The Sesiidae or clearwing moths are a diurnal moth family in the order Lepidoptera known for their Batesian mimicry in both appearance and behaviour of various Hymenoptera.

Synanthedon tipuliformis.jpg
Synanthedon tipuliformis
Scientific classification e
Kingdom: Animalia
Phylum: Arthropoda
Class: Insecta
Order: Lepidoptera
Superfamily: Sesioidea
Family: Sesiidae
Boisduval, 1828
Type species
Sphinx apiformis
Clerck, 1759


151 genera
1,370 species
  • Aegeriidae Stephens, 1828
  • Trochiliidae Westwood, 1843

The family consists of 151 genera spread over two subfamilies, containing in total 1370 species and 50 subspecies, most of which occur in the tropics, though there are many species in the Holarctic region as well, including over a hundred species known to occur in Europe.[1]:Backcover, 6


Sesiidae are characterized by their hymenopteriform[a] Batesian mimicry, frequently of identifiable species.[1]:11, 16 Most species of Sesiidae have wings with areas where scales are nearly completely absent, resulting in partial, marked transparency.[1]:11 Forewings are commonly elongated and narrow in the basal half.[1]:11 In many species, the abdomen is elongated, with an anal tuft, and striped or ringed yellow, red or white,[1]:11 sometimes very brightly so. Legs are long, thin and frequently coloured,[1]:11 and in some species the hind-legs are elongated.[2] In European species, the wing span ranges from 8 to 48 mm.[1]:11

Larvae lack pigment. Segments of the thorax are somewhat enlarged.[1]:11


The larvae of the Sesiidae typically bore in wood or burrow in plant roots. Many species are serious pests of fruit-tree or timber cultivation, or crop plants (e.g. Melittia spp. on squash) (Edwards et al., 1999). Larval development lasts 1–4 years, pupal stage 10–20 days.[1]:16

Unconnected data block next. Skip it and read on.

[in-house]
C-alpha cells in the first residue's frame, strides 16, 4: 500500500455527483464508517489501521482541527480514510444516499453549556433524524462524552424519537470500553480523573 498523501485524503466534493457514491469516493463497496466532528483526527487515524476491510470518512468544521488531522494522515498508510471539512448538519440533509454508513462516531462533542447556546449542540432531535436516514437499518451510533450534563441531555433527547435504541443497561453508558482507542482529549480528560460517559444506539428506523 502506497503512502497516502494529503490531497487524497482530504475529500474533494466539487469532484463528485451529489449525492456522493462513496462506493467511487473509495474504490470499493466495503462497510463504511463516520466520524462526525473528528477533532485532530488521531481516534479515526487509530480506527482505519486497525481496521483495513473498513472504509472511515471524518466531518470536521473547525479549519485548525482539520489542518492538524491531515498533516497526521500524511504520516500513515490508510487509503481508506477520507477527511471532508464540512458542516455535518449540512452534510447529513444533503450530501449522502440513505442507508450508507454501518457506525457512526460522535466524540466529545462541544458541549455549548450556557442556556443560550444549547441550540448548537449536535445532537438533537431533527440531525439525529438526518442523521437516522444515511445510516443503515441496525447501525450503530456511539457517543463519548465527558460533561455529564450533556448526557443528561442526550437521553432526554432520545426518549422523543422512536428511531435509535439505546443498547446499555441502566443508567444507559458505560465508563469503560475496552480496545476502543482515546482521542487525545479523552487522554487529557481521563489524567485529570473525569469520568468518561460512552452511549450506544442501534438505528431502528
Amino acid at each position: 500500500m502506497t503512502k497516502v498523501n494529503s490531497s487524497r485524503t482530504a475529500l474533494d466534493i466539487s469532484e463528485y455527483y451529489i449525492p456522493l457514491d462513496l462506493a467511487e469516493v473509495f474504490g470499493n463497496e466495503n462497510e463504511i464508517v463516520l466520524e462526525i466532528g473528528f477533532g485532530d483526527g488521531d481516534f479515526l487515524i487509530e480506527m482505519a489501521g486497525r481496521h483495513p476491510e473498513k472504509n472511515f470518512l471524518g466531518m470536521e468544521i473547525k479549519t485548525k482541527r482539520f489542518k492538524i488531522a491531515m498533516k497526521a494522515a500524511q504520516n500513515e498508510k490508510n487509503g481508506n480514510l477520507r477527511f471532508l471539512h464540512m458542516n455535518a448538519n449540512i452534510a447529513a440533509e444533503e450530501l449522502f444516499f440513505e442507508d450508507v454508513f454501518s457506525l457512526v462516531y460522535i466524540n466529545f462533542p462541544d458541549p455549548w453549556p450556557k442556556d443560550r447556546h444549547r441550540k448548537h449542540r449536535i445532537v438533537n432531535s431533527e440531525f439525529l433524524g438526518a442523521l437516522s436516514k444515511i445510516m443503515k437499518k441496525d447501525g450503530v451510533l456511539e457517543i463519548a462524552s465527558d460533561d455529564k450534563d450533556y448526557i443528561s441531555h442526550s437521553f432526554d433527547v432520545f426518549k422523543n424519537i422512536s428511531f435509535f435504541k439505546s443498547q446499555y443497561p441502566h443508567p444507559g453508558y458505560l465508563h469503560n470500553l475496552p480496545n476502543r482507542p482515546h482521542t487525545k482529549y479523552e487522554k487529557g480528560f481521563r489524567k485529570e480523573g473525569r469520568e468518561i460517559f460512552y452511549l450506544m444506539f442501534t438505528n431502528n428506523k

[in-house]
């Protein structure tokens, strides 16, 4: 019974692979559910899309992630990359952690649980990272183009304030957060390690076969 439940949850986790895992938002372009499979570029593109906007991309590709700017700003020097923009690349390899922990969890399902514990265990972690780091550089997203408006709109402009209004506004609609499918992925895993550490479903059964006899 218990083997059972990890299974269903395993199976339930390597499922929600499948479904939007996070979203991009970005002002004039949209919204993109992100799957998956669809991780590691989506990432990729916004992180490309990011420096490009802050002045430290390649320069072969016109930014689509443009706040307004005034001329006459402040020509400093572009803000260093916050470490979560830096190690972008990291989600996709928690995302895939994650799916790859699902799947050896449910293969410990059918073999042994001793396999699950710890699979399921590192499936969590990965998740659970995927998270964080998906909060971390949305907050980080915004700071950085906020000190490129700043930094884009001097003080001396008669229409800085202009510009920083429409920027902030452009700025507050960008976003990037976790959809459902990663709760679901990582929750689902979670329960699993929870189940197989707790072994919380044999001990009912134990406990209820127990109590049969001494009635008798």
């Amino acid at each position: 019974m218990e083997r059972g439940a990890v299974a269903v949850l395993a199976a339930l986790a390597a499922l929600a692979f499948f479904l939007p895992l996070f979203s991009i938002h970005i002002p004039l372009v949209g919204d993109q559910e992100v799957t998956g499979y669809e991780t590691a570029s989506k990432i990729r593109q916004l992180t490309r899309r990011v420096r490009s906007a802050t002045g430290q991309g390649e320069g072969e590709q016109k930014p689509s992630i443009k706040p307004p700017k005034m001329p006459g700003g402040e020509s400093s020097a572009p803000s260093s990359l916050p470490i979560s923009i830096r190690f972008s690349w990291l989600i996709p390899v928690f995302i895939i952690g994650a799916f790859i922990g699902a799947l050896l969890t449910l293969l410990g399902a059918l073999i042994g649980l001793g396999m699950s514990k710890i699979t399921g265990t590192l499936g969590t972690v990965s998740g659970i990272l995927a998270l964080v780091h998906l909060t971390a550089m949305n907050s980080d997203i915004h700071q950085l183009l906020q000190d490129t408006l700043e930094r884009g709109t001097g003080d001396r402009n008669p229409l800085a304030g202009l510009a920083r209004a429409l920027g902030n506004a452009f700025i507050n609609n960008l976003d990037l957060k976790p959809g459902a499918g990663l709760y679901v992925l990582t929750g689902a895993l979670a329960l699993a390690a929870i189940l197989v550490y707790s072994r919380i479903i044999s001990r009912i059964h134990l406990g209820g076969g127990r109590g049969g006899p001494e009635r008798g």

Adults are diurnally active.[2][1]:16 Movements, including flight, mimic those of Hymenoptera spp.[1]:16 Specimens are commonly collected using pheromone lures.[2][1]:22



  1. ^ Hymenoptera + form: having the appearance of Hymenoptera species, such as wasps and hornets
  1. ^ a b c d e f g h i j k l Laštůvka, Zdeněk; Laštůvka, Aleš (2001). The Sesiidae of Europe. Stenstrup: Apollo Books. ISBN 8788757528.
  2. ^ a b c Sadahisa, Yagi; Toshiya, Hirowatari; Yutaka, Arita (7 March 2016). "A remarkable new species of the genus Teinotarsina (Lepidoptera, Sesiidae) from Okinawa-jima, Japan". ZooKeys (571): 143–152. doi:10.3897/zookeys.571.7780. PMC 4829806. PMID 27110163.
  • Edwards, E.D., Gentili, P., Horak, M., Kristensen, N.P. and Nielsen, E.S. (1999). The cossoid/sesioid assemblage. Ch. 11, pp. 183–185 in Kristensen, N.P. (Ed.). Lepidoptera, Moths and Butterflies. Volume 1: Evolution, Systematics, and Biogeography. Handbuch der Zoologie. Eine Naturgeschichte der Stämme des Tierreiches / Handbook of Zoology. A Natural History of the phyla of the Animal Kingdom. Band / Volume IV Arthropoda: Insecta Teilband / Part 35: 491 pp. Walter de Gruyter, Berlin, New York.

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